Ilford man reunited with ambulance staff who saved his life with pioneering procedure
A 73-year-old Ilford man, who was rescued from a heart attack after receiving pioneering medical treatment, has been reunited with the ambulance crews who saved his life.
Thanks to the quick-thinking of London Ambulance Service staff and a ground-breaking cardiac procedure called primary angioplasty, Roy Bush, a retired man from Seven Kings, was able to enjoy a cup of tea with Emergency Medical Technician Albert Goodwin and Paramedics Paul Staunton and Ian Mayor at Ilford Ambulance Station yesterday (Thursday 7 September).
Mr Bush, who had never had heart problems before, described that Thursday in March: “I had been helping to move chairs at my local church when I began to feel a quite unwell. I thought it was indigestion as I’d had an early lunch, so I decided to drive home. Then I started to feel tightness in my chest, and was very hot and sweaty.
“When I got home I asked my wife to call an ambulance as I thought I was having a heart attack, and within a few minutes the ambulance crews arrived.”
Paul was first on the scene in a rapid response car, closely followed by ambulance crew Ian and Albert. They immediately started treating Mr Bush with oxygen and, using elite London Ambulance Service training, diagnosed a particular type of heart attack using specialist equipment carried by each ambulance in the capital.
Using this equipment the crews assessed that Mr Bush would receive greater benefit from primary angioplasty, a cardiac procedure in which the patient bypasses hospital A&E and is taken directly to surgery. Angioplasty is recognised as the best possible treatment for a heart attack.
Ian explained: “When we got to King George’s Hospital we put in a call to the London Chest Hospital in Bethnal Green to see if we could get Mr Bush a place. The new agreement with hospitals wasn’t due to start for another couple of weeks, but we got the all clear and 20 minutes after leaving the patient’s home we were handing him over to staff at London Chest.”
Mr Bush was assessed by staff at the London Chest before being taken to surgery. He said: “The handover was really smooth; I signed a consent form, was given local anaesthetic and was taken to surgery. You can even watch the operation on a TV screen!
“At five o’clock my family arrived. They said they could hear me talking on the ward before they saw me, and couldn’t believe I was about already!
“After three days I was out of hospital and back at home, and I haven’t had any problems since. It’s been amazing.”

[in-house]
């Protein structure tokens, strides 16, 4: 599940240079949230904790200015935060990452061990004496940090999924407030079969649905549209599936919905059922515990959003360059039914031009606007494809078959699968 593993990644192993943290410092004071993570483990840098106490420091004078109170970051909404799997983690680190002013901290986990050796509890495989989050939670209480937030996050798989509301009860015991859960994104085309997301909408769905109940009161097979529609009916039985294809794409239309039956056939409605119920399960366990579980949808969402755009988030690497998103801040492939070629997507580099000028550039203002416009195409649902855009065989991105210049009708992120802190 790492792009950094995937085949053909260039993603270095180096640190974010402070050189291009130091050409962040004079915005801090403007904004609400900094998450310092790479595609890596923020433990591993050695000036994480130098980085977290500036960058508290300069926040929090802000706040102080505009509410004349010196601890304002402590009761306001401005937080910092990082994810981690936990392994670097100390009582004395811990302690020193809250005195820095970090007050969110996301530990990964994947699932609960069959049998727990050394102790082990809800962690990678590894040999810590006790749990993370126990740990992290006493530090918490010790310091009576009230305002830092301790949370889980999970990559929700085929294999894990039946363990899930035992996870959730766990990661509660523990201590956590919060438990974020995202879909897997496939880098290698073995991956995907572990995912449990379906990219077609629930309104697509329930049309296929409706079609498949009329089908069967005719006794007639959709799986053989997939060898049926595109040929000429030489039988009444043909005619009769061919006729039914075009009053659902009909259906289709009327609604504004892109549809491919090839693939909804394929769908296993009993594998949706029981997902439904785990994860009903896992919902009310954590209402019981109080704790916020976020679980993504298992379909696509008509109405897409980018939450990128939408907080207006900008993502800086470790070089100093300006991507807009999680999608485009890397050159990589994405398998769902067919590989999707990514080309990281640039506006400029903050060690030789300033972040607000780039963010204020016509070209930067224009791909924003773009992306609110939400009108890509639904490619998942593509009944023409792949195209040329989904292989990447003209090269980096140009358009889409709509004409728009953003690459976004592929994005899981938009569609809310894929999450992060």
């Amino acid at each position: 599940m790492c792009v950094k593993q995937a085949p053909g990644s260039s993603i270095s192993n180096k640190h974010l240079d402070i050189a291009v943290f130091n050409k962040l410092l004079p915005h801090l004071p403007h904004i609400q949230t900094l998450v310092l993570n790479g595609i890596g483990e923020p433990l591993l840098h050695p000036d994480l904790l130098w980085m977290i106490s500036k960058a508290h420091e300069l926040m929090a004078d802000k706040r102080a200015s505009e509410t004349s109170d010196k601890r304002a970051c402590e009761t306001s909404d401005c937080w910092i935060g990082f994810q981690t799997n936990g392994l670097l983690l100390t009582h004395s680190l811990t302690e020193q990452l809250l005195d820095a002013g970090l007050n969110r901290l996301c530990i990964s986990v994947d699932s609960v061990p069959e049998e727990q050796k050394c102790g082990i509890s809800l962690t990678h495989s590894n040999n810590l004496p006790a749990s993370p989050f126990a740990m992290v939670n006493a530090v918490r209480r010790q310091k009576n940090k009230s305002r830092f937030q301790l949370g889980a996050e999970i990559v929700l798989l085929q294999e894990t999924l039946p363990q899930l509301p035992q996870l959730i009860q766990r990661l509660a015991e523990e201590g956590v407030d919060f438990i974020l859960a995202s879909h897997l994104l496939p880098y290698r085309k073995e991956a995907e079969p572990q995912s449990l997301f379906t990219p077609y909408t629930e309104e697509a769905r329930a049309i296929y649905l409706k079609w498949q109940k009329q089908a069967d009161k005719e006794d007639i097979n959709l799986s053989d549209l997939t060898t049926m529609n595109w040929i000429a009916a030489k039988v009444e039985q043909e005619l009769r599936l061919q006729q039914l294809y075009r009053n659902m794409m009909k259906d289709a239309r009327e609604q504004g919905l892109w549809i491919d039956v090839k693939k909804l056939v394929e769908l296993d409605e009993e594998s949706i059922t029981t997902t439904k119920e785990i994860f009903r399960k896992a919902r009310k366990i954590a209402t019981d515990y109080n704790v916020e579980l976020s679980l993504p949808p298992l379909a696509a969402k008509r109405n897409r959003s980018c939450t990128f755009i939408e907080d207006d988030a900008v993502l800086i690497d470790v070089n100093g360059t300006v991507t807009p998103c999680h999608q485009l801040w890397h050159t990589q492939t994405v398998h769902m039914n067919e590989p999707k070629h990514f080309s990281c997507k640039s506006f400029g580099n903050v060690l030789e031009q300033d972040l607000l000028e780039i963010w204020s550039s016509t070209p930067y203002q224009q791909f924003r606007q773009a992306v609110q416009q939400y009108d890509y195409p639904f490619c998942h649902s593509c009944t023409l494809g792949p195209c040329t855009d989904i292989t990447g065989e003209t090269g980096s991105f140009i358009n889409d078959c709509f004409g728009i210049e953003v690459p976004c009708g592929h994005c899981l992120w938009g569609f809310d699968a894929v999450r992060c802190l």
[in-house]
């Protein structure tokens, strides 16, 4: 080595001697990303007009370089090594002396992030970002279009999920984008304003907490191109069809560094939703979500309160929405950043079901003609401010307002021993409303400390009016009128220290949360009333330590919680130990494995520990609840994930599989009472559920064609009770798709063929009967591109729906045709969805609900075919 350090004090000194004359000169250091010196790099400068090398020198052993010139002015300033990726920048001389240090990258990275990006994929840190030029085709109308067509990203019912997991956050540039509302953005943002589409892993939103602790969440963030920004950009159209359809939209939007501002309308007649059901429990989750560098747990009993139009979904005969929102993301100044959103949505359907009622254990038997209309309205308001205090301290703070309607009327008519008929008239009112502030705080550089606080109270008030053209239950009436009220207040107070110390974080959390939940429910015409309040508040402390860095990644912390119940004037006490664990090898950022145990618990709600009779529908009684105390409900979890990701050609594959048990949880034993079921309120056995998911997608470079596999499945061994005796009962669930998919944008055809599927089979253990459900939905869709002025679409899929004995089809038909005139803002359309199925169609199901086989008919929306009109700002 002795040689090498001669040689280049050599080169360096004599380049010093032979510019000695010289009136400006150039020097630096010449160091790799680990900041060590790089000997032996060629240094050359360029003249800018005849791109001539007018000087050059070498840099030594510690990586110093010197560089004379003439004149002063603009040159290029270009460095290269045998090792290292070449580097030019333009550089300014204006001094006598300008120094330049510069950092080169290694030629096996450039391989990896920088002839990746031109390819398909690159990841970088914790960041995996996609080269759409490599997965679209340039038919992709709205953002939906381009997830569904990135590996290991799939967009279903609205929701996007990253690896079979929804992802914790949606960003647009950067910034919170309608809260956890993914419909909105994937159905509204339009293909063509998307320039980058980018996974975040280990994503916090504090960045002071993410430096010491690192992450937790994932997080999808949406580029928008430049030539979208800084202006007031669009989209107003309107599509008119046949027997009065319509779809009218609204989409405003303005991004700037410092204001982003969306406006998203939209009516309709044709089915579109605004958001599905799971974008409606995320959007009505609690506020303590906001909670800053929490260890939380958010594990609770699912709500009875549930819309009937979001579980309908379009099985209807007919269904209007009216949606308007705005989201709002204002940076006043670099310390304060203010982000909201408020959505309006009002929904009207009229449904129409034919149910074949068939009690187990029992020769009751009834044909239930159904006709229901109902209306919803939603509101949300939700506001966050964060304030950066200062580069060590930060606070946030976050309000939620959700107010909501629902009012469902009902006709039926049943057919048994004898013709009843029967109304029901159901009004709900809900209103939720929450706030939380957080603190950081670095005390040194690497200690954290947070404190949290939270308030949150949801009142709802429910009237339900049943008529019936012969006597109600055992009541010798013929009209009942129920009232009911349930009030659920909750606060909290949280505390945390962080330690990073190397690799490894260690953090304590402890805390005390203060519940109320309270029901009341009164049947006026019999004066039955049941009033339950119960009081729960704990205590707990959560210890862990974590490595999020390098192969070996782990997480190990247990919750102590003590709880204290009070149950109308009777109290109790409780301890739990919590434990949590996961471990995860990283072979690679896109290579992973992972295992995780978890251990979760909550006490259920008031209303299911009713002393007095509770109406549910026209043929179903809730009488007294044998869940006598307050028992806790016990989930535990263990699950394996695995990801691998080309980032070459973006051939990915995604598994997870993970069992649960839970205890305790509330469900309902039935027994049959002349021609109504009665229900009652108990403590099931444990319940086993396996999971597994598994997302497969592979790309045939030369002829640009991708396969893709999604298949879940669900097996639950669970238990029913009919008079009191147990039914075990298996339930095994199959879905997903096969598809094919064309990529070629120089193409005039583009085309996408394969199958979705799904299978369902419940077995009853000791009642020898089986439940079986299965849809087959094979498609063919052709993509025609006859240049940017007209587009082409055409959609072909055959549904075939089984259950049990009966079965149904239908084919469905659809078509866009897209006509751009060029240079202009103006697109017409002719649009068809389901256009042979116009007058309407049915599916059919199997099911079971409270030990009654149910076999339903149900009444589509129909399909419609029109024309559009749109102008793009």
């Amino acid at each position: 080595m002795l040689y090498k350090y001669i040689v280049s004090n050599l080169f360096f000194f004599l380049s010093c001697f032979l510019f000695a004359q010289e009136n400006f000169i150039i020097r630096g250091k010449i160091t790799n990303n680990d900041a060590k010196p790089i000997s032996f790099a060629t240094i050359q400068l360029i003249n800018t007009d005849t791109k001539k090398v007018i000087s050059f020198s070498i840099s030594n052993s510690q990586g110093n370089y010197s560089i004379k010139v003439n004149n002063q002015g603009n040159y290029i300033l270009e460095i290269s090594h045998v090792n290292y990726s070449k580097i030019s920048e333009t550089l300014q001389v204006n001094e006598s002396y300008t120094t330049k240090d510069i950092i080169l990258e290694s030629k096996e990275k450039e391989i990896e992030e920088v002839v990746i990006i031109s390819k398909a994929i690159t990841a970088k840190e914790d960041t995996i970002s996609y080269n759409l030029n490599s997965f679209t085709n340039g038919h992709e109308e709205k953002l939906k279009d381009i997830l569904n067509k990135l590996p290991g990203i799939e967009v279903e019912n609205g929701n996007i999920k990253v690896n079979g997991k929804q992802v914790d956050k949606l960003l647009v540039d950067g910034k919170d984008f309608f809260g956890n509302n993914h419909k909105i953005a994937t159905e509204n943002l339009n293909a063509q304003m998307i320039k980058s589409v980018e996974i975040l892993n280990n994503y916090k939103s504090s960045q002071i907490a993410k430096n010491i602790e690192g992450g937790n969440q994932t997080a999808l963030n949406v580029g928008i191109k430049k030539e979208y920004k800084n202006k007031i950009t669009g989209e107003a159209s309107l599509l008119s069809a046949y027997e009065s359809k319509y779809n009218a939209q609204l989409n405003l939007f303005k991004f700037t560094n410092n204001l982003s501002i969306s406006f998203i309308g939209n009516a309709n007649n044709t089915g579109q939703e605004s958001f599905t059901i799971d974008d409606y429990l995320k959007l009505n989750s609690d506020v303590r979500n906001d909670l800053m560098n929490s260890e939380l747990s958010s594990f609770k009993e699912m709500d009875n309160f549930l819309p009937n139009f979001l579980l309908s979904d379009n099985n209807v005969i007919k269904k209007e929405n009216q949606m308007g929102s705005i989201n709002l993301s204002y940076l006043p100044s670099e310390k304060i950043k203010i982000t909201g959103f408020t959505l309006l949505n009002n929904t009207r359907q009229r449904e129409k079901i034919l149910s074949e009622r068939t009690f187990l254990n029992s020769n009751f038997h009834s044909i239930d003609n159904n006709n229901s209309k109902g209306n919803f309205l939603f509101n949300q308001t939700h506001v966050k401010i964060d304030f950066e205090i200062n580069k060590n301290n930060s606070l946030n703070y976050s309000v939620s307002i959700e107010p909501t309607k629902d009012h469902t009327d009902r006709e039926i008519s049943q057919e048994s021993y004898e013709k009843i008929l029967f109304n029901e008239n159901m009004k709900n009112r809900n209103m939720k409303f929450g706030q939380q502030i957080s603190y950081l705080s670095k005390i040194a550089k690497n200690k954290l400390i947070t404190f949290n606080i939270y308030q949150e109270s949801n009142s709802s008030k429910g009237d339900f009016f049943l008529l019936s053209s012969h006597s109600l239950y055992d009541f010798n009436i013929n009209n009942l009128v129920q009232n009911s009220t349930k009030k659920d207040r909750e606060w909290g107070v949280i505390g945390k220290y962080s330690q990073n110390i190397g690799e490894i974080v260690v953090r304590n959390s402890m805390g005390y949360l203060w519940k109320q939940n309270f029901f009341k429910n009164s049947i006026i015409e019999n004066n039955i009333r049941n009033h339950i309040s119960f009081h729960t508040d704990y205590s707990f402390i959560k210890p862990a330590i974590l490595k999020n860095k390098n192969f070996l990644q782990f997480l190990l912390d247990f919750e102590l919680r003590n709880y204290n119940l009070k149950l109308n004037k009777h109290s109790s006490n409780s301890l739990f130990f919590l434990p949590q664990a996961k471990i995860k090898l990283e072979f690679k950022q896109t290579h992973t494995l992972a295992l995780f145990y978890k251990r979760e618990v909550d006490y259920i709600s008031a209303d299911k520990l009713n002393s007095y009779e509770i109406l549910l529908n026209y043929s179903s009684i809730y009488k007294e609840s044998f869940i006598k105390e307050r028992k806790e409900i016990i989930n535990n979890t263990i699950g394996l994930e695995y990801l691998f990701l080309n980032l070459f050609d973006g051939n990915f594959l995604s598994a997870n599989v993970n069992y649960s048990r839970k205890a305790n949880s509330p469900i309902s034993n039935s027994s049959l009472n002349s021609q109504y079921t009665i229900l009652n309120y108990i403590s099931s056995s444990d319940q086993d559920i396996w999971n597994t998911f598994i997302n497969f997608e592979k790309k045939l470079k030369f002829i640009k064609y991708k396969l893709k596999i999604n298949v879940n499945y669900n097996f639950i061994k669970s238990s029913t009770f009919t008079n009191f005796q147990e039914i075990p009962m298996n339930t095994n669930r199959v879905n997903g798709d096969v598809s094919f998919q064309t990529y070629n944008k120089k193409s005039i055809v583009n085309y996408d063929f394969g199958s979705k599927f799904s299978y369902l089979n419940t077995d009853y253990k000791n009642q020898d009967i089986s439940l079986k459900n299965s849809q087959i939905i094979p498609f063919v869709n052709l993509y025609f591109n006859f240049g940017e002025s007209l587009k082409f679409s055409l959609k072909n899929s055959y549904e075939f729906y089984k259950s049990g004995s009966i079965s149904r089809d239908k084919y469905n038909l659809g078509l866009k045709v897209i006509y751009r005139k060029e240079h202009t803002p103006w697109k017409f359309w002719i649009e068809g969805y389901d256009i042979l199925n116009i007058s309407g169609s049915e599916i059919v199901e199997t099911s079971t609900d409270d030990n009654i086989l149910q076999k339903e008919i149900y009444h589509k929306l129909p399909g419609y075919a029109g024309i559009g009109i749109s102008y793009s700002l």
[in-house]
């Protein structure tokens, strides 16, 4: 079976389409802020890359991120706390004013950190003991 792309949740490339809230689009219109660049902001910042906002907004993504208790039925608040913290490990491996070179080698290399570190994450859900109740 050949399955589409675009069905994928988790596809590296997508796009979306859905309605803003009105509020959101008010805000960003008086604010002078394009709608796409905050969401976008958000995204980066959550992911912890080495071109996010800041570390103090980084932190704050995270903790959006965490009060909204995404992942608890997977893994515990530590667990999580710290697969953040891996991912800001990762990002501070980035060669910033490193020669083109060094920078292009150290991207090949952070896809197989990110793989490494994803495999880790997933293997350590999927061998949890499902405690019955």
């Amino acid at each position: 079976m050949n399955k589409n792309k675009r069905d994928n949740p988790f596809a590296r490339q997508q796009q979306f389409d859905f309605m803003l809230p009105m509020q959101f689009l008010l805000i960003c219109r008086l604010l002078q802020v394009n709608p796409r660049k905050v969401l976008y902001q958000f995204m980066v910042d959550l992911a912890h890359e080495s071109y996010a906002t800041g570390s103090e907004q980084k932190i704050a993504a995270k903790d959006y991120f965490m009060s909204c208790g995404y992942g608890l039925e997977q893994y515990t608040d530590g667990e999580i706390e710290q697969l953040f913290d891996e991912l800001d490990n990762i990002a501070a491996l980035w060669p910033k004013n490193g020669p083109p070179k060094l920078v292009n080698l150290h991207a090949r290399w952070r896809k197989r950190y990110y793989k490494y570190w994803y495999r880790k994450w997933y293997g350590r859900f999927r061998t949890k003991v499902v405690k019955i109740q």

Paul stressed the benefits of primary angioplasty: “When a patient is having a heart attack it usually means there’s a clot in the artery. It’s very important to unblock the artery as quickly as possible, to give the patient the best chance of survival; every second counts. Without primary angioplasty the patient could be waiting in A&E when they could be receiving life-saving treatment instead.”
Mr Bush said: “It’s really good to meet up the people who saved my life. If it hadn’t have been for their quick-thinking and excellent care I may not have had the chance to be here and thank them in person.”
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Notes to editors
- The Service has helped set up a network of nine hospitals where heart attack patients can be taken directly for primary angioplasty, bypassing A&E departments and offering the best chances of survival and speedy recovery.
- King’s College
- Royal Free
- London Chest
- St Thomas’
- St George’s
- St Mary’s
- Royal Free
- These centres are now open 24/7.
- Angioplasty is a procedure where clots in the artery are unblocked through the insertion of a catheter and the inflation of a balloon in the affected area.
- Outside of London, the typical emergency treatment for heart attacks is the administration of a thrombolytic (clot-busting) drug. However, thrombolysis has only a 60-70 per cent success rate and the rate of patients who suffer a further clot (heart attack) is high as are the risks of serious bleeding and stroke.
- Angioplasty has been shown to be more effective, achieving a normal flow of blood in around 90-95 per cent of cases.
For further information about the London Ambulance Service or this news release please contact the communications department on 020 7921 5113.